A class ring (also known as a graduation, graduate, senior, or grad ring) is a ring worn by students and alumni in the United States and Canada to commemorate their graduation, generally for a high school, college, or university.
How to wear
The Complete Book of Etiquette by Amy Vanderbilt indicates the following protocol for wearing of a class ring: For as long as the wearer is in school, the insignia should face the wearer to remind him/her of the goal of graduation. Upon graduation, the class ring gains the status of a "badge of honor" similar to a diploma, with the effect that graduation entitles the wearer to display the insignia facing outward so that it faces other viewers. An additional justification for this practice is the rationale that the ring also symbolizes the graduate him/herself: During the wearer's time in school, s/he focuses on self-development and goals specific to the insular academic environment; upon graduation, the wearer enters the wider world and puts what s/he has learned to work in shaping it.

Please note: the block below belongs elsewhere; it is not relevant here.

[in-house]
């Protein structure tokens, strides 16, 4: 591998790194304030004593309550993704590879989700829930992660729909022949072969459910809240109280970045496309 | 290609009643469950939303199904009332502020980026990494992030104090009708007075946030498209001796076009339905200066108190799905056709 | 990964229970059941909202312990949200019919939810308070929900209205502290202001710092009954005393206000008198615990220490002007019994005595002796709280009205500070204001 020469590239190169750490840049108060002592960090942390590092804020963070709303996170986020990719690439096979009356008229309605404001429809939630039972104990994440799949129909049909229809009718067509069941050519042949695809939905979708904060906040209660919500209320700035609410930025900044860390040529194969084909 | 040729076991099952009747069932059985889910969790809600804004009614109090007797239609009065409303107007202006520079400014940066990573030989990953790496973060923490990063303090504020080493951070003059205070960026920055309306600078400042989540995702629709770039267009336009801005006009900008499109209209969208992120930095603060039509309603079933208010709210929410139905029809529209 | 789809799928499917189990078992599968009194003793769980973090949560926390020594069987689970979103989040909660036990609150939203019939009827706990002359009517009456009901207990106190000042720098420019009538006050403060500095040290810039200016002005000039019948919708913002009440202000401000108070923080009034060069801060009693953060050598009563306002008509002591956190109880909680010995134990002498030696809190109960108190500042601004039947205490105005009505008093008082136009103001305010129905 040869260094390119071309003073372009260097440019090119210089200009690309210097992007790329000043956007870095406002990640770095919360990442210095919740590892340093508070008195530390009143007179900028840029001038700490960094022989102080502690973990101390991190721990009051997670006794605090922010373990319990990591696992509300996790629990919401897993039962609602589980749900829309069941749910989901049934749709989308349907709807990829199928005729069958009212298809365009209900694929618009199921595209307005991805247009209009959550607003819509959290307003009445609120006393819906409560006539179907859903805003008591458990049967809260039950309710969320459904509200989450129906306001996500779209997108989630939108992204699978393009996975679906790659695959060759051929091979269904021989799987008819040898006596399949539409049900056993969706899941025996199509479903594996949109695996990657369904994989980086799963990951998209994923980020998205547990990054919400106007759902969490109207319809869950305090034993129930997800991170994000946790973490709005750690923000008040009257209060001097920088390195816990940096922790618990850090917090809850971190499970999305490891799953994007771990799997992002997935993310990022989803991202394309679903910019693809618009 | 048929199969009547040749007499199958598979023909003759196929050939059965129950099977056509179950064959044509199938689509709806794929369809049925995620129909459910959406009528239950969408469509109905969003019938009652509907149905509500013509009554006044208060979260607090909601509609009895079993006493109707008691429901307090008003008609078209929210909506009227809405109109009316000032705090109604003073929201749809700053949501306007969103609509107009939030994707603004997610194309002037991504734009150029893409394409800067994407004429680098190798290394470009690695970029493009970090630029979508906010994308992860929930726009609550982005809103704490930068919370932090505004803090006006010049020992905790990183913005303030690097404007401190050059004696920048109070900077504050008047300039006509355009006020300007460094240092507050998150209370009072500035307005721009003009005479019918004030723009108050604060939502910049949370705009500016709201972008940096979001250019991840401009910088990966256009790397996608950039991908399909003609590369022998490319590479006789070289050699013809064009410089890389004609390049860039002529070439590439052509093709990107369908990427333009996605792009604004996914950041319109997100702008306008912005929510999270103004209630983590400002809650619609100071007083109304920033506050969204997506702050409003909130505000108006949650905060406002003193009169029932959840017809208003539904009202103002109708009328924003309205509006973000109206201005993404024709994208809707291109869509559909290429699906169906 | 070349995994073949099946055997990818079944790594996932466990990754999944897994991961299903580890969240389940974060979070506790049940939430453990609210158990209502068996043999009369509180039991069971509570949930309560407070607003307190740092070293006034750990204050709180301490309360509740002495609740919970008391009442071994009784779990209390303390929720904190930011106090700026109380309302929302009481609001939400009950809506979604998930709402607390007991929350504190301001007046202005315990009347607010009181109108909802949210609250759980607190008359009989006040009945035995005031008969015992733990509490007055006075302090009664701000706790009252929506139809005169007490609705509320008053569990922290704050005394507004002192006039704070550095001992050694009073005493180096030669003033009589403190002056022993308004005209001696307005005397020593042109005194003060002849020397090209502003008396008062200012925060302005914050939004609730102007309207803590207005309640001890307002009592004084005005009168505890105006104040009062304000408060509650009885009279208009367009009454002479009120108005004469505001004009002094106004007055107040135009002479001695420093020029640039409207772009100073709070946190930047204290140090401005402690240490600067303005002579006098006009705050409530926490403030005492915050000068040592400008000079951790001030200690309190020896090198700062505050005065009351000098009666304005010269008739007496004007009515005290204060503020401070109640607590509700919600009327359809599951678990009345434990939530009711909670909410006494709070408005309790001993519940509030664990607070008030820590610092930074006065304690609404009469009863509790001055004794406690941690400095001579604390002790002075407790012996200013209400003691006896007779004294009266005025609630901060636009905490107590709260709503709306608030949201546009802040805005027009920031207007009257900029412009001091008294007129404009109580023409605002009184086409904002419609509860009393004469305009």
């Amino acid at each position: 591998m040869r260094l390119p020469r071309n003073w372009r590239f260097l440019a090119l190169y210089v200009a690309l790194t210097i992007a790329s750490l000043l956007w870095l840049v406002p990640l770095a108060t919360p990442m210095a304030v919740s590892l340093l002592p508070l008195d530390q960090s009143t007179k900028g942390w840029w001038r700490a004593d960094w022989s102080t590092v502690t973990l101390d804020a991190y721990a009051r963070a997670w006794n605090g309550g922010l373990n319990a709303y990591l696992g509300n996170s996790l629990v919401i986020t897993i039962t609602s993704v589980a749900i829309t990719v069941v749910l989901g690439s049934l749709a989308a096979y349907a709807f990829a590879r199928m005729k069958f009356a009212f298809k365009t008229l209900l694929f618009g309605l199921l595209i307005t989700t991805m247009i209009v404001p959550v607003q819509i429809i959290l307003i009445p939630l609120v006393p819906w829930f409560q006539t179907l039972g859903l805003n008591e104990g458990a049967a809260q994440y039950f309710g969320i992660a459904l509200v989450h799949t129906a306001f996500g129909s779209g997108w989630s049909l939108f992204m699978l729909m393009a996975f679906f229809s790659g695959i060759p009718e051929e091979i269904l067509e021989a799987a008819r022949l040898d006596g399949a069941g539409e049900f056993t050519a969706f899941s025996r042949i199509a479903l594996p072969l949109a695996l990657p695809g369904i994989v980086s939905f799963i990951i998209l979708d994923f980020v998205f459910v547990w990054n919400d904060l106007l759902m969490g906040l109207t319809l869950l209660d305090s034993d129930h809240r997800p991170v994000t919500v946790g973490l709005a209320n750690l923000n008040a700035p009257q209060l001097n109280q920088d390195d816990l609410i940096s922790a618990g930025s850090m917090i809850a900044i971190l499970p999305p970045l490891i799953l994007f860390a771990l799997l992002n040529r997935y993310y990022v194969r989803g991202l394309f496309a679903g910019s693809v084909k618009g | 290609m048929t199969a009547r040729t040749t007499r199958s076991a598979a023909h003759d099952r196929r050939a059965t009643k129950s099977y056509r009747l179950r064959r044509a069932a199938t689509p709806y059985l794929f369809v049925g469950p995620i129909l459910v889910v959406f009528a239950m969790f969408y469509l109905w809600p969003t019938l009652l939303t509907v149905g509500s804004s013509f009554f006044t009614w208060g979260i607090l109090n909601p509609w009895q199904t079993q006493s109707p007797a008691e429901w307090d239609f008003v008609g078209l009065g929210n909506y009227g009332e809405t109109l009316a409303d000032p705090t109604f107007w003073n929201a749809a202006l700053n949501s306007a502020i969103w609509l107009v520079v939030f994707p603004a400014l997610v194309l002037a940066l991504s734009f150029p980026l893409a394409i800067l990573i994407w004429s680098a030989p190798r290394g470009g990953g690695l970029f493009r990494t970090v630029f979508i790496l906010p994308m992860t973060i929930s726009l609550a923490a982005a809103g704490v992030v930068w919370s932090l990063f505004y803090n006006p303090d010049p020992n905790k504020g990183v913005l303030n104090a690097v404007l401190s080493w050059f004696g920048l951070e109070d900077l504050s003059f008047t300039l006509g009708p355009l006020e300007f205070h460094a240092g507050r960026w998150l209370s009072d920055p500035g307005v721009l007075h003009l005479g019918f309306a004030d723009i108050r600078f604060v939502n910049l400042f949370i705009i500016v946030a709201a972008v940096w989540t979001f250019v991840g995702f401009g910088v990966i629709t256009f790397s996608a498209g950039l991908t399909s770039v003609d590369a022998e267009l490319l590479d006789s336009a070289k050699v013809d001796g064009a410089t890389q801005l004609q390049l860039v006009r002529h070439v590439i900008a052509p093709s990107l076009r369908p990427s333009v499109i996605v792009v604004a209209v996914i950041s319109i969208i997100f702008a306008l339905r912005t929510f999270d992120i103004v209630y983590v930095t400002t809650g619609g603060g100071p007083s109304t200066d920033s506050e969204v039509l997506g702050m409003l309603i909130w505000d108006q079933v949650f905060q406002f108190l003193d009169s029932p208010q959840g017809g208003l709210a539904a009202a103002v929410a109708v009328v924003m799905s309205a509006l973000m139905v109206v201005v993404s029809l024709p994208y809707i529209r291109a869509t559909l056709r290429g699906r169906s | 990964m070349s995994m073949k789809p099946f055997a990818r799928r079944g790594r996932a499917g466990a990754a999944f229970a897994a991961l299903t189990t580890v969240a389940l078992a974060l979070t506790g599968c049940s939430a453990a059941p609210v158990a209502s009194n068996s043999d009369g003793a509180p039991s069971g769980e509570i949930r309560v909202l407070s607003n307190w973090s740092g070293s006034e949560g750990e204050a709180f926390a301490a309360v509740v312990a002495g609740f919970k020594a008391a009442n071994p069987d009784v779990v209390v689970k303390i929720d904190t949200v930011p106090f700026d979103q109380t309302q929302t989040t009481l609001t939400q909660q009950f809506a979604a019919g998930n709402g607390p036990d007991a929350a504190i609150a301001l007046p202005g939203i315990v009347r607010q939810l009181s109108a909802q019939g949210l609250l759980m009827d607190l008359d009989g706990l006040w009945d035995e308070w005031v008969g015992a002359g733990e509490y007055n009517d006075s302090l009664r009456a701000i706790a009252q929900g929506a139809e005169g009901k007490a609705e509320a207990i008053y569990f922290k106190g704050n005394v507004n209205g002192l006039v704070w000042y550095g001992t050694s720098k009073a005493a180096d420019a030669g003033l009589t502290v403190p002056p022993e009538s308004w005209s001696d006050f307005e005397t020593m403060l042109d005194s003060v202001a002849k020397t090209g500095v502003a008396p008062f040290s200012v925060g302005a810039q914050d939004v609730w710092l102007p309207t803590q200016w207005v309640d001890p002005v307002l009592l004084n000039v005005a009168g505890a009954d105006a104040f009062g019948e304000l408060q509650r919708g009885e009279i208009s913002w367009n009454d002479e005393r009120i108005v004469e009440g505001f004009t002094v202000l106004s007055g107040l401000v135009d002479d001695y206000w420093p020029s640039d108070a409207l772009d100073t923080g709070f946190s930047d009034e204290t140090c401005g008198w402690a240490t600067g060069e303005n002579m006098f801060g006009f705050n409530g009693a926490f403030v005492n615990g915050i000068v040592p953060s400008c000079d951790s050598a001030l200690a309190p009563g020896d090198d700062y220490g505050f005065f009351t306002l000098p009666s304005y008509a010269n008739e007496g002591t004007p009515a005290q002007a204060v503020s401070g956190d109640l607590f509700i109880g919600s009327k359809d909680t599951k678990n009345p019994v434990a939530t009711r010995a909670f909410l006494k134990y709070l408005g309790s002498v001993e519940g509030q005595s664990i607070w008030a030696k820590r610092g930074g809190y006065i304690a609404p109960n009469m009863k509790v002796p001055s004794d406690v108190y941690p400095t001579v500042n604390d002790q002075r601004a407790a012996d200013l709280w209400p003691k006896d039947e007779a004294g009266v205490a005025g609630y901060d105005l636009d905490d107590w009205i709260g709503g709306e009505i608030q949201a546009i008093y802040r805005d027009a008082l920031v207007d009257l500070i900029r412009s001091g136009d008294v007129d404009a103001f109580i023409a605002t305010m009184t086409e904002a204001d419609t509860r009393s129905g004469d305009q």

A notable exception to this protocol is the custom followed by older graduating classes of the United States Military Academy at West Point: Until recent decades, Academy graduates wore their rings on the left hand in observance of the ancient belief, which also underlay the Anglo-American and Jewish custom of wearing wedding bands on the left hand, that a vein connects the left ring finger to the heart. Prior to graduation, these classes wore the USMA Class Ring with the Class Crest closest to the heart, signifying a given cadet's bond to his class within the Academy. Following graduation, members of these classes wore (and, for surviving members, still wear) the ring with the Academy Crest closest to the heart, signifying their bond with the Academy as a whole.
- United States Military Academy class ring
- Doctoral ring
- MIT class ring
- NTH Ring
- Traditions of Texas A&M University